Turning 21: tax traps of winding up a family trust

Turning 21: tax traps of winding up a family trust

Avoiding capital gains tax on 21st anniversary of a trust


The first discretionary trust that I ever drafted for a client was about 21 years ago, which means that I’ve now gone full circle with the trust, having seen its “birth” and recent “death.” For discretionary family trusts, 21 years is an important anniversary date, because they only have a tax life span of 21 years, as they are deemed to have sold all of their assets on each 21st anniversary. So, if the appropriate planning is not done, the family trust could potentially be subject to a deemed capital gain. In order to avoid this deemed tax hit, you may want to consider winding up the trust (hence its “death”) and distributing the trust capital to the beneficiaries before the 21st anniversary.

The exception to this type of planning is where the assets of the trust do not have a pregnant gain that has not yet been realized (for example, if the assets are made up of GICs or other cash equivalents, with no inherit gain, then the deemed disposition rules would not trigger any capital gain). If, however, the assets include shares of a company that might have been put in place as part of an estate freeze, then you should consider distributing those shares out to the beneficiaries (assuming of course that the underlying company has grown in value).


The general rule regarding distributions out of a trust is that trust capital (not income) can be distributed out of a discretionary family trust on a tax-deferred basis to a beneficiary (i.e., the trust is deemed to have disposed of the trust assets at the trust’s cost base, as opposed to the fair market value of the assets). However, there are a couple of instances in which tax could be triggered at the trust level on any such capital distribution.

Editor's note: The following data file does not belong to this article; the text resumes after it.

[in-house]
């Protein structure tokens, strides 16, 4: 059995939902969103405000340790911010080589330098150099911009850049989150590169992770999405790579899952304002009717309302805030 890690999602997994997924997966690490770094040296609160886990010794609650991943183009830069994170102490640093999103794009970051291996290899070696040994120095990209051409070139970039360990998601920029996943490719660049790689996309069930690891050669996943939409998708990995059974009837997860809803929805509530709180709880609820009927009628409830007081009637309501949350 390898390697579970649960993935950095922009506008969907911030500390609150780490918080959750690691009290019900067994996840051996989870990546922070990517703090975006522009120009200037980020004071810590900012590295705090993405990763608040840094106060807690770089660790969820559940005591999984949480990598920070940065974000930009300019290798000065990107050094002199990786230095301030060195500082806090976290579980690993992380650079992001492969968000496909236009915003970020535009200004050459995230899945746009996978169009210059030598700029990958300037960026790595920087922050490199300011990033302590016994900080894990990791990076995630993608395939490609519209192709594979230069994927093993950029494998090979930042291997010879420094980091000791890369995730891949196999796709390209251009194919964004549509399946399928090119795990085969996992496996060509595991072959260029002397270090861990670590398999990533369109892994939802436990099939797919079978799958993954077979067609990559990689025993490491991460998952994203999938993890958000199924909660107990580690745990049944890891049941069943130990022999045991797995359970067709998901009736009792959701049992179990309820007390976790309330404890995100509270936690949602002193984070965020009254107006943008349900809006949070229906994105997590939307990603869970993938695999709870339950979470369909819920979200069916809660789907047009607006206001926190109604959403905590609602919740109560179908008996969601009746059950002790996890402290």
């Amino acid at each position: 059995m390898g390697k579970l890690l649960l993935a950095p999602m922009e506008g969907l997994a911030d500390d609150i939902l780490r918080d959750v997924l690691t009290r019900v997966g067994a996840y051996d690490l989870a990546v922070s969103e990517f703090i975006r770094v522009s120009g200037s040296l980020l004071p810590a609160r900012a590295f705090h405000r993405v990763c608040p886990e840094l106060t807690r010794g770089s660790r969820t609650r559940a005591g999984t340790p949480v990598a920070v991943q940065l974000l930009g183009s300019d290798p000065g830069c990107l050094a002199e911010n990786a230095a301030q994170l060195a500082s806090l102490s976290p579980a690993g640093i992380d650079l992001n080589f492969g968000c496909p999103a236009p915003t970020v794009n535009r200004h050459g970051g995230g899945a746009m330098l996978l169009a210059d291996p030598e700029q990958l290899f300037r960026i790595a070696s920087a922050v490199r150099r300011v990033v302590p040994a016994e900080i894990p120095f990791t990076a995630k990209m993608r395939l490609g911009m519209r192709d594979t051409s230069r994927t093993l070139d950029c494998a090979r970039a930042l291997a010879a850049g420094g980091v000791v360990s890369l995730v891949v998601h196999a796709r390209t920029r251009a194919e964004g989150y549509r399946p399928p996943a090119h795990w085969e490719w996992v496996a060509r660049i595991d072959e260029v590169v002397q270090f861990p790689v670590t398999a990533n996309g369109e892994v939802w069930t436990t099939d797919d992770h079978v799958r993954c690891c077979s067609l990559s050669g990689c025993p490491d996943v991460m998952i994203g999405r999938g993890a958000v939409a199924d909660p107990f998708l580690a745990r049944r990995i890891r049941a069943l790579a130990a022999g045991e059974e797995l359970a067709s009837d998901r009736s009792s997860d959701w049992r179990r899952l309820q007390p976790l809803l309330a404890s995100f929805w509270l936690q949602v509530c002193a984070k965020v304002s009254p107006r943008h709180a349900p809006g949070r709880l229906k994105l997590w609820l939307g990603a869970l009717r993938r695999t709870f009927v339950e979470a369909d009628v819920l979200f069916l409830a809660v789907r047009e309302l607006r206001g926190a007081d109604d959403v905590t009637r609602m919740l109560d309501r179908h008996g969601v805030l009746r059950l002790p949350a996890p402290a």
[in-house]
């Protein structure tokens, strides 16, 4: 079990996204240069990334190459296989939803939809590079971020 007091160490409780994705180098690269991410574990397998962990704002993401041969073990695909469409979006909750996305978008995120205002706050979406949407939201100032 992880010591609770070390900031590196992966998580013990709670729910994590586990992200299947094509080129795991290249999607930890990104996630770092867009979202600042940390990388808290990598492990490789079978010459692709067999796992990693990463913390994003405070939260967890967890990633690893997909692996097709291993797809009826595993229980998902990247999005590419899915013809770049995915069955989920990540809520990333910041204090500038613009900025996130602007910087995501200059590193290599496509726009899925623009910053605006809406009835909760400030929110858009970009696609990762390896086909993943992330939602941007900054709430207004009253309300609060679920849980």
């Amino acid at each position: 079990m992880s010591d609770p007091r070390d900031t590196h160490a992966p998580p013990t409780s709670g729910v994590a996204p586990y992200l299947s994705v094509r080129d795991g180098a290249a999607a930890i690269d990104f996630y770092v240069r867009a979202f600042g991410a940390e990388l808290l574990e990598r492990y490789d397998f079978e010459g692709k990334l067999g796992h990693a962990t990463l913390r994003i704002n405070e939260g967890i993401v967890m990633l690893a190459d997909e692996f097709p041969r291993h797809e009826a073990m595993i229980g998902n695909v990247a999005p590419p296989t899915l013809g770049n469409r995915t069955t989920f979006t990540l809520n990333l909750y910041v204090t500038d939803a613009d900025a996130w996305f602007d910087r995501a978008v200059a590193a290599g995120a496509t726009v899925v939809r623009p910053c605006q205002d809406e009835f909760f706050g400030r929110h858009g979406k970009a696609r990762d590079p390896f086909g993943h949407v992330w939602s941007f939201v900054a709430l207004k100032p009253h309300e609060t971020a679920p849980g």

1. Non-resident beneficiary. If your children are beneficiaries of a trust and are resident outside of Canada, you cannot distribute tax-free to them (the trust will be subject to a deemed disposition at fair market value of the trust assets distributed out to such non-resident beneficiaries). However, if the class of beneficiaries includes a corporate beneficiary (a Canadian resident company held by such non-resident children), then the trust assets could be distributed to the Canadian resident company as opposed to the non-resident children in order to avoid the tax to the trust.

If the trust does not include a corporate beneficiary, then possible alternatives could include varying the trust to add corporate beneficiaries or having the non-resident beneficiary assign his or her interest in the trust to a Canadian company. But there are certain tax issues that may prevent these options unless properly addressed with your advisor.

2. Attribution rules. A more dangerous tax trap is the application of the attribution rule commonly referred to as the “reversionary trust rule” under s. 75(2) of the Income Tax Act. In a nutshell, if s. 75(2) ever applied to a trust (even for one moment in time), then you lose the ability to distribute capital out of the trust on a tax-deferred basis, even if to a Canadian resident beneficiary. So in order to avoid this trap, it is important to understand when the reversionary trust rules will apply.

Reversionary trust rule

This rule will apply to a trust where property contributed to a trust is held on condition that the property (or substituted property)

* may revert to the person from whom the property was directly or indirectly received (i.e. the contributor);
* may pass to persons determined by the contributor after the creation of the trust; or
* may not be disposed of during the contributor’s life/existence without his or her consent/ direction (for example, the contributor has a veto power over how the property is distributed).

The danger with this rule is that even if you cure the trust of this tax problem, the damage is already done. The trust will be forever tainted, and it will always be subject to a deemed disposition at fair market value when distributing to a beneficiary (even if such person is a resident of Canada). The only two exceptions to such deemed disposition are:

1. If the trust distributes to the contributor or his/her spouse; or

2. After the date of death of the contributor.

Next time: Strategies to avoid the reversionary trust nightmare

Samantha Prasad, LL.B., is a Partner with Toronto law firm Minden Gross LLP, a Meritas Law Firm Worldwide affiliate, and specializes in corporate, estate, and international tax planning. She writes frequently on tax issues, and is the co-author of Tax and Family Business Succession Planning, 3rd Edition. She is also co-editor of various Wolters Kluwer Ltd. tax publications. This article first appeared in The TaxLetter, © 2021 by MPL Communications Ltd. Used with permission.


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The foregoing is for general information purposes only and is the opinion of the writer. This information is not intended to provide specific personalized advice including, without limitation, investment, financial, legal, accounting or tax advice.